December 13, 2018
Carolina Amaya: The Woman With Technicolor Overalls
Inspired by the electrifying palette of indigenous Latin America, the Colombian visual artist combines textures, perspectives, and angles. She expertly connects empathetic projections and dimensions into a strong narrative of association and relationships. By folding and weaving together emotion and linear iterations, Amaya’s application of monadic moments forms a bold identity on tapestry-like patterns.
What Does Your Mural Represent?
This project allowed me to experiment and create a beautiful large canvas. I wanted people to feel energized. Color is about energy and life is about energy. I look how it affects behavior, so color is a determination. I don’t use green, just juxtapositions of blue, pink, red, and yellow.
How Do You Define Your Art?
My art is a projection of my life, of my past, and the things that occur around me that I might not always be conscious of. Using large format, I explore confrontations of the self and society. This geometry delves into our primary emotions and the absurd.
How Does Your Environment Influence Art?
Some cities have many greyscales in the winter and springtime. It reflects the seriousness in the culture. Layering color on grey forms a “play.” I play in order to find a feeling of home. Adopting a new perspective of home has helped me grow stronger and face my fears.
I use a palette related to indigenous Latino, especially Colombian culture. The environment in Colombia is so bright and energetic; all colors have a home. I use bright high-frequency colors because it projects high-level emotion. The feeling inside a blue room is different from standing in a red room. This difference is the basis of my work. I want to evoke this connection.
What Are You Most Proud Of?
When I first came to Berlin, I stood in front of a white wall in my studio wearing my white overalls for painting. They were spotless. The studio director was disturbed after a few days because my overalls and wall were still white. It was a metaphor for my life then. I really had no idea what to do at this moment. I cried, experienced so much stress, it felt like a catharsis. But then I just started doing it, because it is my life and I really wanted to create.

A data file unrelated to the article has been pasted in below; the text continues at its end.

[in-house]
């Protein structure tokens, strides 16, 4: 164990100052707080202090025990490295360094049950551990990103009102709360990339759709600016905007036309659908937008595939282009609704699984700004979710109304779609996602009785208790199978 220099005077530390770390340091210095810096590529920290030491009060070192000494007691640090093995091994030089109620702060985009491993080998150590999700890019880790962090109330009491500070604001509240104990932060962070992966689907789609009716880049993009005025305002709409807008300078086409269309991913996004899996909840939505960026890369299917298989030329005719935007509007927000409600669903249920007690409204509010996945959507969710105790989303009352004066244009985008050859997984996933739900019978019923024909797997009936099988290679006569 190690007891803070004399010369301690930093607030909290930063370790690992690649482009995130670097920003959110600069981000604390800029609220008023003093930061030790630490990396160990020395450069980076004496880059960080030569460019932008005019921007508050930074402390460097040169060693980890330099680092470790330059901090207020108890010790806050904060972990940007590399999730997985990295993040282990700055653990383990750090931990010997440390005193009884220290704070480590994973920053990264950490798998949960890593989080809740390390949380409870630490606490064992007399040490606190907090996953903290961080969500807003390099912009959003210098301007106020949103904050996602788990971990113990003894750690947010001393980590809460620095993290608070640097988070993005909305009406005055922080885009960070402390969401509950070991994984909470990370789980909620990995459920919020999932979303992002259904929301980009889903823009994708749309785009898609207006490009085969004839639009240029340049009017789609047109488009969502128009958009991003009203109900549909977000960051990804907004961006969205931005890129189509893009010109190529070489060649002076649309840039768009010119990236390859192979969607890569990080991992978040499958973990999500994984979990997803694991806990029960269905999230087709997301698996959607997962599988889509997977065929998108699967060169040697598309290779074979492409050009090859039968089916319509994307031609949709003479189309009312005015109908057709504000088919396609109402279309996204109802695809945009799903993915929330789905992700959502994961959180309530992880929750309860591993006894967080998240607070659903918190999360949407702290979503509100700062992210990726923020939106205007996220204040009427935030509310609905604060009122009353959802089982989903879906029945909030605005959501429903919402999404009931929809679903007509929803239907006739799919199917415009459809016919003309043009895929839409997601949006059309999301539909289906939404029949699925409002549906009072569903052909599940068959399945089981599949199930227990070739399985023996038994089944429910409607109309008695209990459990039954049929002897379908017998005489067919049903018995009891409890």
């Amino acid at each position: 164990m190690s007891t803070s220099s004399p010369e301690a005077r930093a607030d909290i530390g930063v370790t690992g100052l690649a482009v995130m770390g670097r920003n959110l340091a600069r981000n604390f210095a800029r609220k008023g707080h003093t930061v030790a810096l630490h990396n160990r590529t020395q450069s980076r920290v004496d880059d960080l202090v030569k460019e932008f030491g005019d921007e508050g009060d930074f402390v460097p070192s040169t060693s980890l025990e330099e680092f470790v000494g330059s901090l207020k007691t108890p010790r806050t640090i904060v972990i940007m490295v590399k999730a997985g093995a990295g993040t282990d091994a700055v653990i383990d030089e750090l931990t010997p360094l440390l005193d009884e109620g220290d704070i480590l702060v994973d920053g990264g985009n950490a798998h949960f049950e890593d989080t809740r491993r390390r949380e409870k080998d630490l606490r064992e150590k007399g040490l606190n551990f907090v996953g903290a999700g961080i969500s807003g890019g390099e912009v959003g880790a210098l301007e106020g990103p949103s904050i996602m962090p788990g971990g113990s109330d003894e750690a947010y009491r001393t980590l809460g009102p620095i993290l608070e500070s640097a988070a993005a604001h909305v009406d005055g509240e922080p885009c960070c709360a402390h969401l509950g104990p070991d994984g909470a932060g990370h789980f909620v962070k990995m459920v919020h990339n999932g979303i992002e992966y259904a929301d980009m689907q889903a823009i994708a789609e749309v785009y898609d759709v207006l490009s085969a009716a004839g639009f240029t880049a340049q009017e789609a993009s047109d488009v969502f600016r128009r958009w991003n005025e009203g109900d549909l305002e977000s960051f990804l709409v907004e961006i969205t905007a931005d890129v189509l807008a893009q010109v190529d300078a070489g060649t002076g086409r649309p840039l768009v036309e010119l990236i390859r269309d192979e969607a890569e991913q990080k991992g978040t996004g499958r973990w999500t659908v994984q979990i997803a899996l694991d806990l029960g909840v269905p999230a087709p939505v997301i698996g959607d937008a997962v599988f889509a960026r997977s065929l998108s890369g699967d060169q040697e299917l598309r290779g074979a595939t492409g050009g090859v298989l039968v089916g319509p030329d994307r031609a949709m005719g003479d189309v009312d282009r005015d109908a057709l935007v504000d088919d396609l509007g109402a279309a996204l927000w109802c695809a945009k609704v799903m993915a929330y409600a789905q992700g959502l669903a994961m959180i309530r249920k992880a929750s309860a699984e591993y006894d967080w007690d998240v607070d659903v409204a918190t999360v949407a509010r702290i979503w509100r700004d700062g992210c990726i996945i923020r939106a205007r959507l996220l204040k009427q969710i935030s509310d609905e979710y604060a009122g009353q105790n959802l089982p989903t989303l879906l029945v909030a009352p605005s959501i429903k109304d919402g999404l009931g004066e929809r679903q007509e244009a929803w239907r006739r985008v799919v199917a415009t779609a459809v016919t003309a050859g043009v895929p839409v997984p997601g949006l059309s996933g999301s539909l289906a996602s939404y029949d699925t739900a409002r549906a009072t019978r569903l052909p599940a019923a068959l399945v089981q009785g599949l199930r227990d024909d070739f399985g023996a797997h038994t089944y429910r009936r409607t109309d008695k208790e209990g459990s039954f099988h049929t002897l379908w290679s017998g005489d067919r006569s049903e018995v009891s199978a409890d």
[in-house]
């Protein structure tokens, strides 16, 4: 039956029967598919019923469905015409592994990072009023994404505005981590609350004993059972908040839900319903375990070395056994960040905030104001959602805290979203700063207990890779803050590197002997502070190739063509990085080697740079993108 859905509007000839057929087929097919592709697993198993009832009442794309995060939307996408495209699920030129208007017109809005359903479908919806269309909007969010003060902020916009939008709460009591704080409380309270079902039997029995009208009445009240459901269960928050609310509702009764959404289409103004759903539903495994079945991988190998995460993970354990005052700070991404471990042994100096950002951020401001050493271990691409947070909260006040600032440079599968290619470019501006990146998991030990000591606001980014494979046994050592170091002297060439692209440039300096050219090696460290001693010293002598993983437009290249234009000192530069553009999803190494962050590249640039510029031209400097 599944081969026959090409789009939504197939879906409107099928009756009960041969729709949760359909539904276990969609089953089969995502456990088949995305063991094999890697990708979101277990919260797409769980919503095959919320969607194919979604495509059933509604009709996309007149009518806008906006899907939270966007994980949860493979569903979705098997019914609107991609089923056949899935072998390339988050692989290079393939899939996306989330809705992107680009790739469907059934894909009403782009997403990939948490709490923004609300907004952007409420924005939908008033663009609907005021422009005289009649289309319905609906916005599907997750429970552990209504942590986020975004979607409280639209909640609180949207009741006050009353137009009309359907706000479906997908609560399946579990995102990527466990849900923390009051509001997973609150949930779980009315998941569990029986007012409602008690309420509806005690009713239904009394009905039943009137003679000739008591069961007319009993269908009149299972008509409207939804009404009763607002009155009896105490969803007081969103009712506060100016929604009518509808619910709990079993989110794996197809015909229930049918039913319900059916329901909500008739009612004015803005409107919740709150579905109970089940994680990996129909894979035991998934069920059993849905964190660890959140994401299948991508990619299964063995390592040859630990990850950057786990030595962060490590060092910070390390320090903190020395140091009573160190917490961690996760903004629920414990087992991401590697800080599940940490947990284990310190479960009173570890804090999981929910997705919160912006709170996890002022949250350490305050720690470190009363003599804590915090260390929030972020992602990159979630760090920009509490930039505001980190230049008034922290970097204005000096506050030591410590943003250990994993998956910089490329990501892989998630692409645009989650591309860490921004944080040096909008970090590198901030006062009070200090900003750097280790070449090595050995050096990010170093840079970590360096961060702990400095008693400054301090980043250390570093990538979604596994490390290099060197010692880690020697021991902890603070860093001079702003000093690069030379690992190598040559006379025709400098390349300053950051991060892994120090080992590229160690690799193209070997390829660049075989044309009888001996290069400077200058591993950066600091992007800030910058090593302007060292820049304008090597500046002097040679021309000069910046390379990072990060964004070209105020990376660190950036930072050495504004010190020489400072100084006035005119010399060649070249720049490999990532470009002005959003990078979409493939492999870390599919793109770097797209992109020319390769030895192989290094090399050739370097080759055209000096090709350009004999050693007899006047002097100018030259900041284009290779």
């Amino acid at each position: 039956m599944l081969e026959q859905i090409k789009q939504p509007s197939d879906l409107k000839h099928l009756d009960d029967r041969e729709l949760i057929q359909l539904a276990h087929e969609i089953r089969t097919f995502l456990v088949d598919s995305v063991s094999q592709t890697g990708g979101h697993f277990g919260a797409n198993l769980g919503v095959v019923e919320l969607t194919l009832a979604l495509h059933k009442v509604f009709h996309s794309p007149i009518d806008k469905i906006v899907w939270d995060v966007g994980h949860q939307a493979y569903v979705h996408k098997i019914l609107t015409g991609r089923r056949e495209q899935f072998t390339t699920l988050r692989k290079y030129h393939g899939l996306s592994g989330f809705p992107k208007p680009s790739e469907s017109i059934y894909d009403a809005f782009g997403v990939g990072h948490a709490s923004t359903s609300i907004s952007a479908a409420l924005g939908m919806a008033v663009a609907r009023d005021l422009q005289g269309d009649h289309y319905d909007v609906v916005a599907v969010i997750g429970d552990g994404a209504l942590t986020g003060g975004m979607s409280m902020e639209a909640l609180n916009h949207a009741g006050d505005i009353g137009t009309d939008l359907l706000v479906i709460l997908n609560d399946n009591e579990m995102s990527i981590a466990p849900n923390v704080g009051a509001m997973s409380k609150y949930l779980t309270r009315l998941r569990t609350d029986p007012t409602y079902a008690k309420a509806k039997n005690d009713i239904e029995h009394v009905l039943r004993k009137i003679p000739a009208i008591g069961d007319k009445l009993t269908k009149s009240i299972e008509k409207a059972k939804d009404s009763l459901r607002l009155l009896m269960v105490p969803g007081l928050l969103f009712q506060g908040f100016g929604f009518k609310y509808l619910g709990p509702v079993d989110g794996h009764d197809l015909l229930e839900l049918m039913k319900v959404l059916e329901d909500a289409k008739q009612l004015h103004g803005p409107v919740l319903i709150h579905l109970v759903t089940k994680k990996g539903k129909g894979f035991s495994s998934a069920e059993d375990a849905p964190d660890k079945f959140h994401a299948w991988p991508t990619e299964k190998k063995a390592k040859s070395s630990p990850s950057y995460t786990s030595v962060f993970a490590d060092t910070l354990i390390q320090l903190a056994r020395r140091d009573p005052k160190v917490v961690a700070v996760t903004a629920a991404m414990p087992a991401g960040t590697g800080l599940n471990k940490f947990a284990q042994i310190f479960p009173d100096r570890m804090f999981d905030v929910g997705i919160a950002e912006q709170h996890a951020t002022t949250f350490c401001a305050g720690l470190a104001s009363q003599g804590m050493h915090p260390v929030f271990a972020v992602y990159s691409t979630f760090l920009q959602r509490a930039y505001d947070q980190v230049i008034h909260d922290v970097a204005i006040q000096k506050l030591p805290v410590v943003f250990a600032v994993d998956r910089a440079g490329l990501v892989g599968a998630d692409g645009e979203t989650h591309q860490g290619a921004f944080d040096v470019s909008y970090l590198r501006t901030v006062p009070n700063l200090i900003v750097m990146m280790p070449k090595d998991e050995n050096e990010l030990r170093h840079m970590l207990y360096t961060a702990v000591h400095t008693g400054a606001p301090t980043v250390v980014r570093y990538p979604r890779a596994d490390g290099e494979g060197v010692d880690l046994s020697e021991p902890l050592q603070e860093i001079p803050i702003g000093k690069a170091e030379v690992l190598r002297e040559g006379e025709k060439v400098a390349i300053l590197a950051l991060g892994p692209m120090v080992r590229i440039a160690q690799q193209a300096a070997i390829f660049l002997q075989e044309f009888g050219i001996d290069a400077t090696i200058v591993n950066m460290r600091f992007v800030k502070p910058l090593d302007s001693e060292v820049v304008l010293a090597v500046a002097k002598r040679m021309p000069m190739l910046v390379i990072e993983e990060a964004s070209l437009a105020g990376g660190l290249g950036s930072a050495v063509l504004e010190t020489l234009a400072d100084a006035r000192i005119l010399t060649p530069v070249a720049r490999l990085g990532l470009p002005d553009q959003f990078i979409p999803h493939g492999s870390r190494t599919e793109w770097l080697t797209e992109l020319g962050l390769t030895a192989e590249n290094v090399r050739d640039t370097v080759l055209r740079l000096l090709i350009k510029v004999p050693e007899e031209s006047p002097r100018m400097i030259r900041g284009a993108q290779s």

I had to break down, go backward. I broke my memory books and did a mental map to understand life: what my next steps were. So, I worked and worked and got my overalls colored, and in the end, I came up with my first installation from over 6000 personal pieces called “From the Inside.” My overalls are like how you see now, colorful.
Do You Believe Artists Have A Responsibility?
Yes, of course! We have important responsibilities in life since we send messages to people. We give them our energy and dimensional energy, we connect these elements. I want to give emotion and send a message.
For example, when I use acrylics I do not use normal water. I use rainwater. I collect water from all over and I put the location and the time of day that I collected it. It is not normal water from a tap. It is special water; it has been cared for. When you use water that you collect from clouds and you mix it with paints, there is another level of energy. There is immediately more character. It brings you to another dimension, beyond the physical, sending a deeper expression.
Amaya’s mural represents an exploratory mode of attention, and most of all, our emotion. It accurately captures feeling, rather than an exact representation, presenting multiple horizon points that make the viewer feel at the center of her neon-lined tapestry.
She captures the wonder, mystic, and sacredness of how experiencing our quantified selves in work produce new energy; pure focus can manifest when you look for it. Amaya’s message is for those seeking to upscale and cultivate. That refocus could be as simple as some technicolor on your own overalls.